Submitted by Jim K on Sun, 2005-08-28 20:14

Endotoxin depletes ascorbate in the guinea pig heart. Protective effects of vitamins C and E against oxidative stress.

Rojas C, Cadenas S, Herrero A, Mendez J, Barja G.

Department of Animal Biology-II (Animal Physiology), Faculty of Biology Complutense University, Madrid, Spain.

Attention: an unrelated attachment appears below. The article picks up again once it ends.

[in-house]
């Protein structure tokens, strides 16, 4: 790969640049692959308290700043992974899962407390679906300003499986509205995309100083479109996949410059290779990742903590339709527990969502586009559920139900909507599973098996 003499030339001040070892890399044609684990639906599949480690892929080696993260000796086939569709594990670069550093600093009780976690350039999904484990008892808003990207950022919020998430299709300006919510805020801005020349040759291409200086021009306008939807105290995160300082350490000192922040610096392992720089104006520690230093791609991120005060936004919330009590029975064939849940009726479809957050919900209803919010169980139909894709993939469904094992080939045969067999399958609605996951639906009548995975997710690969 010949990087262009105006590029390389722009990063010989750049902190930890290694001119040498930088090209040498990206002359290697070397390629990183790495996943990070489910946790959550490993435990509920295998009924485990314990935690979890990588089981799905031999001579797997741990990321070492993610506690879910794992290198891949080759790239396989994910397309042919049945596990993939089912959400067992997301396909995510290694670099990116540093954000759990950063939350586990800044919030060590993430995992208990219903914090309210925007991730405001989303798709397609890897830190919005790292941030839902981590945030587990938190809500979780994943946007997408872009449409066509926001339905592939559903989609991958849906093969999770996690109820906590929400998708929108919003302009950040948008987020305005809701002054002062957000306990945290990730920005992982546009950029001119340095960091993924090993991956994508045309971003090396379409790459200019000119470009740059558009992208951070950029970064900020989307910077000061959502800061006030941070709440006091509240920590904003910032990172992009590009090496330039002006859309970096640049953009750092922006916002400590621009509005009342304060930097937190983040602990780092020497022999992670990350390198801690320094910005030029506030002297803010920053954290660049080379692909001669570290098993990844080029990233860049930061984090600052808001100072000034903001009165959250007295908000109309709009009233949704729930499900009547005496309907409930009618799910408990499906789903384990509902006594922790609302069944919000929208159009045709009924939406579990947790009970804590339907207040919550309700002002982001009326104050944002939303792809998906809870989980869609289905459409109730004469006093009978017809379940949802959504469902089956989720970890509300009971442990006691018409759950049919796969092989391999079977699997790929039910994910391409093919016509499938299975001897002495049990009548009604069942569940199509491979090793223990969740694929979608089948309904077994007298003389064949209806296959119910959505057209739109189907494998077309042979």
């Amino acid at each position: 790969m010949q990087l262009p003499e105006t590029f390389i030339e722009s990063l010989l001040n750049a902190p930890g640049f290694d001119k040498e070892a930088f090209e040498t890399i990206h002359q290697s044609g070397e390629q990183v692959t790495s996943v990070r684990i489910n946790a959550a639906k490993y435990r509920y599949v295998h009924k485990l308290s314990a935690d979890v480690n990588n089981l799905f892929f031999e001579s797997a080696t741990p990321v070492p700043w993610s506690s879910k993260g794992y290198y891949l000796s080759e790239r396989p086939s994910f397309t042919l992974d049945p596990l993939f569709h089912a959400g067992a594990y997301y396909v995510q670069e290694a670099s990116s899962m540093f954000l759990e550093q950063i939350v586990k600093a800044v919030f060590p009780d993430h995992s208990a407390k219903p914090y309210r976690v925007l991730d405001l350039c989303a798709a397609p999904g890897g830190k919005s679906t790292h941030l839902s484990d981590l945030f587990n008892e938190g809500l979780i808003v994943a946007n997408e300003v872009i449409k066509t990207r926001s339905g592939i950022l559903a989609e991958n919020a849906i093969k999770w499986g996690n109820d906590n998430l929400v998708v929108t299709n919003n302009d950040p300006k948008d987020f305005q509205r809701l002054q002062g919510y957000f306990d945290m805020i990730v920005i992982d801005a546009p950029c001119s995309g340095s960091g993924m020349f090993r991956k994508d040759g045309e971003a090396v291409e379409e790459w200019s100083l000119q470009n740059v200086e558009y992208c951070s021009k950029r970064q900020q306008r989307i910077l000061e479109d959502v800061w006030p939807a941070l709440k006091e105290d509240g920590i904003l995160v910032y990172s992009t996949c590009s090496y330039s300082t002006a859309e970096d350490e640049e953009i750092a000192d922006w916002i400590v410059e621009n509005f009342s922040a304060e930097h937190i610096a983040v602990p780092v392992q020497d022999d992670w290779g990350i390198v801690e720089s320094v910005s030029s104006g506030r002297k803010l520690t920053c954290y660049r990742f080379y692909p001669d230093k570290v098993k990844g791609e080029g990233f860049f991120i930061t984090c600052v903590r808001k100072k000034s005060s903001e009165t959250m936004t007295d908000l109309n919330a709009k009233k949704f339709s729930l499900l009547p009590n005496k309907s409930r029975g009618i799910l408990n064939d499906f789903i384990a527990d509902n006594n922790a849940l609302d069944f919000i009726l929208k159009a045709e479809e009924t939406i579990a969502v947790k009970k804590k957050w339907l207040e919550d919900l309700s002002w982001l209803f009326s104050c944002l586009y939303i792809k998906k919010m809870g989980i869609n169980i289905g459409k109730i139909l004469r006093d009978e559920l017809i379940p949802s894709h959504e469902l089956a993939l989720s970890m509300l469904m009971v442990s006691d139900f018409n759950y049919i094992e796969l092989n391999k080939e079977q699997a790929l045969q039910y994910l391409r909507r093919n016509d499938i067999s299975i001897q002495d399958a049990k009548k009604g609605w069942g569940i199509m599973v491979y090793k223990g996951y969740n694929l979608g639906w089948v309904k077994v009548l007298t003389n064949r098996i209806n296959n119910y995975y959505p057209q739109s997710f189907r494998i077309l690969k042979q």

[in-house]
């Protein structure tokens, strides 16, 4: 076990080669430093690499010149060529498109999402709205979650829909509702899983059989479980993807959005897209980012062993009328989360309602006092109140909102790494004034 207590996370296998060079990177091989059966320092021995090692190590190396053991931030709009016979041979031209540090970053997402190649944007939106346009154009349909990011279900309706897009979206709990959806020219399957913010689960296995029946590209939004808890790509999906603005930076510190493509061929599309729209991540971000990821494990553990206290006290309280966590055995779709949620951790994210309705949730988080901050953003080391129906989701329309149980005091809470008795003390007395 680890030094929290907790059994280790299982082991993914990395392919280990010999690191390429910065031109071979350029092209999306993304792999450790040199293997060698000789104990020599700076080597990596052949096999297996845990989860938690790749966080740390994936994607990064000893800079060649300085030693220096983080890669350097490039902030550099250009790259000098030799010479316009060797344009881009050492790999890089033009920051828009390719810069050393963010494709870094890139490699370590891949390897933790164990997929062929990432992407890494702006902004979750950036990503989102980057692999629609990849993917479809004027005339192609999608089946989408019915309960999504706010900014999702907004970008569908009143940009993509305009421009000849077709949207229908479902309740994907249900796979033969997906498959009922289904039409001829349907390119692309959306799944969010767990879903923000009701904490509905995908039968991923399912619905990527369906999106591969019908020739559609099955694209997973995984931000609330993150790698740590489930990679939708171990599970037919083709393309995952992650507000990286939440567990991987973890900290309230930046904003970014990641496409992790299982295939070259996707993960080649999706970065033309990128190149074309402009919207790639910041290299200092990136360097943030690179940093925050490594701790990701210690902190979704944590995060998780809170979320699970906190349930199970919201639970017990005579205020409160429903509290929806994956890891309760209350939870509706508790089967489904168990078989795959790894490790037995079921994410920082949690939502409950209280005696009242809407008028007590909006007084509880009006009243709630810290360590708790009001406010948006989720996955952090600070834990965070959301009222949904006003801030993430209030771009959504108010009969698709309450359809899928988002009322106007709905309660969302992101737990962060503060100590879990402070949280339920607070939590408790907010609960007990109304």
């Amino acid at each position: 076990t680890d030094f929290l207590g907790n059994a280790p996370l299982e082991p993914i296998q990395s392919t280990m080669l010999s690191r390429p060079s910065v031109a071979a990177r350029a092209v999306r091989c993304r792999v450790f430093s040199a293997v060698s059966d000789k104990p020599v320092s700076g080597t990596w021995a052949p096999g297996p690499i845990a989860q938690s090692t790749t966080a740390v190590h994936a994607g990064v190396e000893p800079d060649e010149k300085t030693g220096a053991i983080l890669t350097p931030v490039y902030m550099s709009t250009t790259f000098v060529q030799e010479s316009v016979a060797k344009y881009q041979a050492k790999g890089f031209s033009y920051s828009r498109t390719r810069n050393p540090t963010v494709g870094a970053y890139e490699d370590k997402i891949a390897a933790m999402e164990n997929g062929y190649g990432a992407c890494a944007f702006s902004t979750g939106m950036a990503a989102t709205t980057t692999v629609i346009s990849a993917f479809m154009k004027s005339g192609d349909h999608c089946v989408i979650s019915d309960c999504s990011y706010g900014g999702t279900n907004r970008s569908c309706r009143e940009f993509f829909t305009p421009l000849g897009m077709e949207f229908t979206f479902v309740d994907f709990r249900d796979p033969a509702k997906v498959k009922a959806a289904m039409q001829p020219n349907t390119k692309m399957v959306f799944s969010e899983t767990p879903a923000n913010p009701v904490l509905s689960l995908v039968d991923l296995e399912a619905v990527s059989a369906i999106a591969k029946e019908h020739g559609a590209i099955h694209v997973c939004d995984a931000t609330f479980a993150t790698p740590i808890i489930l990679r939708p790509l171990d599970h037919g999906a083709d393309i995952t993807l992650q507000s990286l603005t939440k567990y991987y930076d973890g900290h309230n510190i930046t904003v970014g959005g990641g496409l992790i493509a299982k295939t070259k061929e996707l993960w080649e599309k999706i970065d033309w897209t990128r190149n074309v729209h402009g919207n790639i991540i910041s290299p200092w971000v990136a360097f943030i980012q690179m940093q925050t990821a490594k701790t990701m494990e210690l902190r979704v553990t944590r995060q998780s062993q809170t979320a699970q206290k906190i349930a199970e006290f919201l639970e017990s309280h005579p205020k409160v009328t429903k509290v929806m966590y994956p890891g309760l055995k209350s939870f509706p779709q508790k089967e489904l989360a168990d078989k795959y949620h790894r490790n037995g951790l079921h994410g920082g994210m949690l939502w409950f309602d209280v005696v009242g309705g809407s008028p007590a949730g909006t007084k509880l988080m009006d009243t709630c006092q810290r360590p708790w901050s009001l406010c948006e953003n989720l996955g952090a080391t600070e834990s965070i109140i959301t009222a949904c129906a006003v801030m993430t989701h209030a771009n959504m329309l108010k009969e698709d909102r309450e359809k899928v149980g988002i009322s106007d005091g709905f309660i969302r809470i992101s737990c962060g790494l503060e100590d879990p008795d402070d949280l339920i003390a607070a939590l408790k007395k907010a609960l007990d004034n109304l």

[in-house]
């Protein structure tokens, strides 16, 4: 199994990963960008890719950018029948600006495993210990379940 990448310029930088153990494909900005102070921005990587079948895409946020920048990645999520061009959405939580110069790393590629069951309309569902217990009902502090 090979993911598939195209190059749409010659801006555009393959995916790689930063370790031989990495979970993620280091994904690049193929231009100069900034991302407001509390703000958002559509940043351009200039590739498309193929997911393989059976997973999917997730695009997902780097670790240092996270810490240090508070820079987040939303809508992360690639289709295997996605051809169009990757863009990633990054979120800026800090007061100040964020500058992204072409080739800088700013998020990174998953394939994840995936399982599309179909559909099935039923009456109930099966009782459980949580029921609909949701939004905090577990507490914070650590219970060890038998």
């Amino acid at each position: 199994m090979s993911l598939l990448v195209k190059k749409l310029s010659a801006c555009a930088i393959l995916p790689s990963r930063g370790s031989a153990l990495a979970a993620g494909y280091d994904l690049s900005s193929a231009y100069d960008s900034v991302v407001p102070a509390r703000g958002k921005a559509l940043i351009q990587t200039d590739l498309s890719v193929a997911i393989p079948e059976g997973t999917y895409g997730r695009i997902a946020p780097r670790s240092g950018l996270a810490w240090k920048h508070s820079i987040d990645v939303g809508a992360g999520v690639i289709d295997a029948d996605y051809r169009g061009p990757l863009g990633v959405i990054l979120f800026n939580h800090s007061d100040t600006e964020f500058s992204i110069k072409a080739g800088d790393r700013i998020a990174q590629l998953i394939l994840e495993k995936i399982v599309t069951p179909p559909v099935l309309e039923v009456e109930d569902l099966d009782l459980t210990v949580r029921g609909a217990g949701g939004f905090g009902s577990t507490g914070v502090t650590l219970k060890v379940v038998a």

The effect of acute endotoxin-induced septic shock on myocardium oxidative stress after low or high vitamin C and/or E dietary supplementation was studied in guinea pigs, laboratory animals which, like human, do not have capacity for ascorbate synthesis. Neither the antioxidant enzymes or GSH were modified by endotoxin and vitamin treatments. Vitamin E showed a strong capacity to protect the myocardium against both enzymatic and non-enzymatic lipid peroxidation even in the presence of endotoxin. Vitamin C supplementation increased heart ascorbate whereas endotoxic shock totally depleted the heart ascorbate of vitamin C supplemented animals without changing vitamin E. Endotoxin significantly increased myocardium uric acid, a marker of ischemia induced oxidative stress, in animals fed with low vitamin C levels. This increase was totally prevented in vitamin C supplemented, but not in vitamin E supplemented animals. Strongly depressed levels of plasma vitamin C have been recently described in sepsis in human patients. The results suggest that ascorbate is a primary antioxidant target in the heart of endotoxin treated mammals lacking the capacity to synthesize ascorbate and that ascorbate can have a protective value against endotoxin-induced free radical damage in the myocardium. Implications of these results for the possible preventive role of vitamin C in humans during sepsis are discussed.